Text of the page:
Up to 90% of all skin cancers are caused by either prolonged or intense exposure to the sun. Outdoor workers naturally spend more time exposed to UV radiation and are at greater risk of sun damage and the subsequent development of skin cancers.
A new study from American Cancer Society (ACS) researchers finds eleven of the 15 cancers with the most impact on healthy years of life lost in the United States are closely-associated with two preventable risk factors: smoking and alcohol.
While a majority of states are still missing important opportunities to pass and implement legislative solutions proven to prevent and fight cancer, there is progress being made to move the nation closer to ending cancer as we know it, according to a report released today by the American Cancer Society Cancer Action Network (ACS CAN).
More than 1.7 million cancer deaths averted between 1991 and 2012
January 10, 2016
Steady reductions in smoking combined with advances in cancer prevention, early detection, and treatment have resulted in a 23% drop in the cancer death rate since its peak in 1991. The drop translates to more than 1.7 million cancer deaths averted through 2012.
American adults who are uninsured or on Medicaid smoke at rates more than double those for adults with private health insurance or Medicare, according to a study published by the Centers for Disease Control and Prevention in today’s Morbidity and Mortality Weekly Report (MMWR).
Editorial says prevention efforts important part of health care planning
October 28, 2015
The rising cost of treating and caring for a growing number of cancer patients threatens economic development in low and middle income countries (LMICs), making prevention a key element of health care plans, according to a new commentary.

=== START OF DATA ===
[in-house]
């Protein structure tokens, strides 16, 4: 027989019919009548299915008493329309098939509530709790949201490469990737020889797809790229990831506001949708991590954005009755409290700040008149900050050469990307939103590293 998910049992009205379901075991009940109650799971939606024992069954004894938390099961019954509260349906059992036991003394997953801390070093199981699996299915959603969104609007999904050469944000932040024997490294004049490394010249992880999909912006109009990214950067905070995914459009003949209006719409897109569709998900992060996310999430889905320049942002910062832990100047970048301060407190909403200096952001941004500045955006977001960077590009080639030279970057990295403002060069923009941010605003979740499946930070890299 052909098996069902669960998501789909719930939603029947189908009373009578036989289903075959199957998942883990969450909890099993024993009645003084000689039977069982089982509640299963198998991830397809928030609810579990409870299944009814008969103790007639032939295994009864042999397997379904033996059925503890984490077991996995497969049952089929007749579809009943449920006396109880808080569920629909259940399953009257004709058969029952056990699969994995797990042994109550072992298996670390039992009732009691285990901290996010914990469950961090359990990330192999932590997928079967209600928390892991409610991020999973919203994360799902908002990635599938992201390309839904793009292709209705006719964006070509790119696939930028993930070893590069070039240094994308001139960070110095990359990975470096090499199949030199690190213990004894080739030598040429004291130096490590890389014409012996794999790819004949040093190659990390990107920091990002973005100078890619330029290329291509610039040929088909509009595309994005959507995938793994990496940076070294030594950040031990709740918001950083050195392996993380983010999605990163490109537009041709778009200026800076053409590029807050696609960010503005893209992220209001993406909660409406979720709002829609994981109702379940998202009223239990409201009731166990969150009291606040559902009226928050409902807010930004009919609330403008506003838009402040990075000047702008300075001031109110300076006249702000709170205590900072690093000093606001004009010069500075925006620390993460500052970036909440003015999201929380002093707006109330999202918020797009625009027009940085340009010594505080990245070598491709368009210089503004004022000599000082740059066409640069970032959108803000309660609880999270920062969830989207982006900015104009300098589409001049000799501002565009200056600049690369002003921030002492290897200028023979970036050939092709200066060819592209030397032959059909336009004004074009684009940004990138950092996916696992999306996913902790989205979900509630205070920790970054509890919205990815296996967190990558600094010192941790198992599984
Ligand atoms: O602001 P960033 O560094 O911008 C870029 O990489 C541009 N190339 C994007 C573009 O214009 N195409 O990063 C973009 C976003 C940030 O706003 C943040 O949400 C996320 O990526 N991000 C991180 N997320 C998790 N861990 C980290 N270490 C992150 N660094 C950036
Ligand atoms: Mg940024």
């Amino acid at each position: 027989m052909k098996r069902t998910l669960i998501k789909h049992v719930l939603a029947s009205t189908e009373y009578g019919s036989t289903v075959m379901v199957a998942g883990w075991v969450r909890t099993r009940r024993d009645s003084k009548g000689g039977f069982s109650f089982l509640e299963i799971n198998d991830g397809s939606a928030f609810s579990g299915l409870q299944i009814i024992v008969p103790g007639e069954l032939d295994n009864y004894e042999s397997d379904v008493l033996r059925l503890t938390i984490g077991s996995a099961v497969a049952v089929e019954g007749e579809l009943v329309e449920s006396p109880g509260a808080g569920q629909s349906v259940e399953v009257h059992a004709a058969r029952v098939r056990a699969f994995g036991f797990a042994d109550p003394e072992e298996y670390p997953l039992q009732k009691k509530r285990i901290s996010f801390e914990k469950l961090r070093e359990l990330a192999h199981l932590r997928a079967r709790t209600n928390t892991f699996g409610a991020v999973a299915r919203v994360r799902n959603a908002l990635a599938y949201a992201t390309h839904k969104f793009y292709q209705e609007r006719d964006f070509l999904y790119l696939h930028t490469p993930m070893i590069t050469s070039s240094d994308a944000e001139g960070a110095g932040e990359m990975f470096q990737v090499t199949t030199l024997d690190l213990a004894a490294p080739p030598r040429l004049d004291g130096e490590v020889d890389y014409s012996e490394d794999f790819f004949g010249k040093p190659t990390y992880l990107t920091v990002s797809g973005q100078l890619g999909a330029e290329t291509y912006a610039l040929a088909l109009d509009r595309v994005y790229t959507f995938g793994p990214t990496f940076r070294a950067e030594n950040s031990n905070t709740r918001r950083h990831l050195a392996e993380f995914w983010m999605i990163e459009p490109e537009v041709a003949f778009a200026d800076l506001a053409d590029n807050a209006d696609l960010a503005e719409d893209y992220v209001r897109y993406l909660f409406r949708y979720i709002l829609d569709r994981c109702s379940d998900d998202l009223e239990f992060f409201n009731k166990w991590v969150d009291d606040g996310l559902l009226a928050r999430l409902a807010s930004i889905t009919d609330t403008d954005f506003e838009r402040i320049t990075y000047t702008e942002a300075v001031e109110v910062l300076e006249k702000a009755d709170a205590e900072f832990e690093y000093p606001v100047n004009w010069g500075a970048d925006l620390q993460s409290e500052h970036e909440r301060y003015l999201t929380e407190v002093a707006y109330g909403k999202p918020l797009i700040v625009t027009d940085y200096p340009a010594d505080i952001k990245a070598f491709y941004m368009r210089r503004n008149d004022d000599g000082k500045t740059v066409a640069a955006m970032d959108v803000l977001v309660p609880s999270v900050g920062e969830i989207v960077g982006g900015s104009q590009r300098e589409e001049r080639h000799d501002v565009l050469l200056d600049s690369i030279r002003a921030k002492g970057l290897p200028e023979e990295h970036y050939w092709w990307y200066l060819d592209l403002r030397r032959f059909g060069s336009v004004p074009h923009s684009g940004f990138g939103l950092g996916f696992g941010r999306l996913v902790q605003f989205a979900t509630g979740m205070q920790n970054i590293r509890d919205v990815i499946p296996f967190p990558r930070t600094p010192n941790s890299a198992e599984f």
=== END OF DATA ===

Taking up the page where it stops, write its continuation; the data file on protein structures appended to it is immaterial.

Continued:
Holiday weekend kicks off with reminder of skin cancer prevention
May 22, 2015
As warm weather approaches and millions of Americans prepare to enjoy the great outdoors, the risk for ultraviolet (UV) damage of the skin increases. Skin cancer is on the rise in the United States, and the American Cancer Society estimates that one American dies every hour from skin cancer.
Psychology has played, and will continue to play, a critical role in cancer prevention, treatment and control, according to the flagship journal of the American Psychological Association. In a special issue of American Psychologist® entitled “Cancer and Psychology,” researchers review the many contributions of psychological science to cancer research, screening, medical adherence, prevention and quality of life, among other related topics.